Please visit the Instructions for Authors page before submitting a manuscript. The Article Processing Charge (APC) for publication in this open access journal is 300 CHF (Swiss Francs). English correction and/or formatting fees of 250 CHF (Swiss Francs) will be charged in certain cases for those articles accepted for publication that require extensive additional formatting and/or English corrections.


Keywords

  • life-cycle energy assessment
  • embodied energy in material
  • energy efficiency
  • life cycle design methodology
  • energy optimization by design
  • strategies for energy reduction

Published Papers (5 papers)

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Research

Open AccessArticle Integrating Life Cycle Energy into the Design of Façade Refurbishment for a Post-War Residential Building in The Netherlands
Buildings 2015, 5(2), 622-649; doi:10.3390/buildings5020622
Received: 8 March 2015 / Revised: 1 May 2015 / Accepted: 18 May 2015 / Published: 27 May 2015
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Abstract
The existing building stock has been in the focus of European Union policies for energy savings. Nevertheless, energy certification schemes refer mostly to operational energy and usually do not consider aspects related to the life cycle of the building. To look at the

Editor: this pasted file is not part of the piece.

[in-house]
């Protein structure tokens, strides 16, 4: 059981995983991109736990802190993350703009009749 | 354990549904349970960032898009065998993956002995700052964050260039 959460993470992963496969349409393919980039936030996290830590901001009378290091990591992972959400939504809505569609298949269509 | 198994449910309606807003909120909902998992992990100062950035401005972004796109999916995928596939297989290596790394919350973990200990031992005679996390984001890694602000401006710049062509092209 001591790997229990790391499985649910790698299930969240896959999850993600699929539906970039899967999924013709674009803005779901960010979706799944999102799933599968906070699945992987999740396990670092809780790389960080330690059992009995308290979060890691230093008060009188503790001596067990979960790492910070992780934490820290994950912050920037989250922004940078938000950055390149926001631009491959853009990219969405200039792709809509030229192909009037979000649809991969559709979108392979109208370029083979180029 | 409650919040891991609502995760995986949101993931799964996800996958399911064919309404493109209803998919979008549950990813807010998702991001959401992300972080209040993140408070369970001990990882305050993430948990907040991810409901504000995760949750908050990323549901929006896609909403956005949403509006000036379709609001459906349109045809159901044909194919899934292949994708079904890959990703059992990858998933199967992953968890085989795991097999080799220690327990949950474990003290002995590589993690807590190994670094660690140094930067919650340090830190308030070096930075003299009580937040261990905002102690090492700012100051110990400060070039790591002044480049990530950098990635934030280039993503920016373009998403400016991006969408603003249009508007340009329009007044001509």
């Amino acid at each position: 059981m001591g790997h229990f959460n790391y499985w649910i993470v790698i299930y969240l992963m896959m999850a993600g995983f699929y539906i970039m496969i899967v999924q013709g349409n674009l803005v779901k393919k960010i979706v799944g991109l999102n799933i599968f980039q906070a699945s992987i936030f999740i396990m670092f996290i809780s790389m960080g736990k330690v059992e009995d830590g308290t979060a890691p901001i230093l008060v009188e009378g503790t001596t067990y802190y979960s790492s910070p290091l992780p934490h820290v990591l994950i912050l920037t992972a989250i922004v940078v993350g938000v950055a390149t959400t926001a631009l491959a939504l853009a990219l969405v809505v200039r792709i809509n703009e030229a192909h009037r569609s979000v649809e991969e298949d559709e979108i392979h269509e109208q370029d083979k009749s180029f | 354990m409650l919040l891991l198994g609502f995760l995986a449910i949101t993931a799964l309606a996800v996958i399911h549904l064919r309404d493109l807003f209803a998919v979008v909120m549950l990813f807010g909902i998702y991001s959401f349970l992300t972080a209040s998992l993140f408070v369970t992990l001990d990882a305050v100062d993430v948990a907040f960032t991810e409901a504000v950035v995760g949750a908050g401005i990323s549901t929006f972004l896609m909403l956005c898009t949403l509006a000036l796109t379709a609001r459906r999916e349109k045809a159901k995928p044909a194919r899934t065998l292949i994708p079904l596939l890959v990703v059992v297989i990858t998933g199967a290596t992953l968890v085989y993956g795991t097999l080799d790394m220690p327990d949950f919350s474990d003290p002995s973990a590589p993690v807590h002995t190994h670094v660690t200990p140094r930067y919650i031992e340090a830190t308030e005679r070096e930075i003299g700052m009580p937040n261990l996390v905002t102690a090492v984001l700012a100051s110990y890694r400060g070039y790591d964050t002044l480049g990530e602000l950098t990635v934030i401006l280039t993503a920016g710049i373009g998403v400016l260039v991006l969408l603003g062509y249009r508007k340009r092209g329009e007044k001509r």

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The existing building stock has been in the focus of European Union policies for energy savings. Nevertheless, energy certification schemes refer mostly to operational energy and usually do not consider aspects related to the life cycle of the building. To look at the overall energy cost during the lifespan of a building, the energy used to produce and assemble the building materials also needs to be included. This paper develops a design methodology for existing residential buildings that aims at decreasing the life cycle energy use as much as possible. This approach was applied on a case study of an existing post-war residential building in Utrecht, The Netherlands. The main focus of this study is to find a design solution for façade retrofitting that considers both embodied and operational energy. The design approach is based on comparing different strategies for the use of façade materials. This design methodology can be replicated in other projects, as the conclusions and recommendations can also be used for future refurbishment projects for which a low operational energy and materials with a low embodied energy are desired. Full article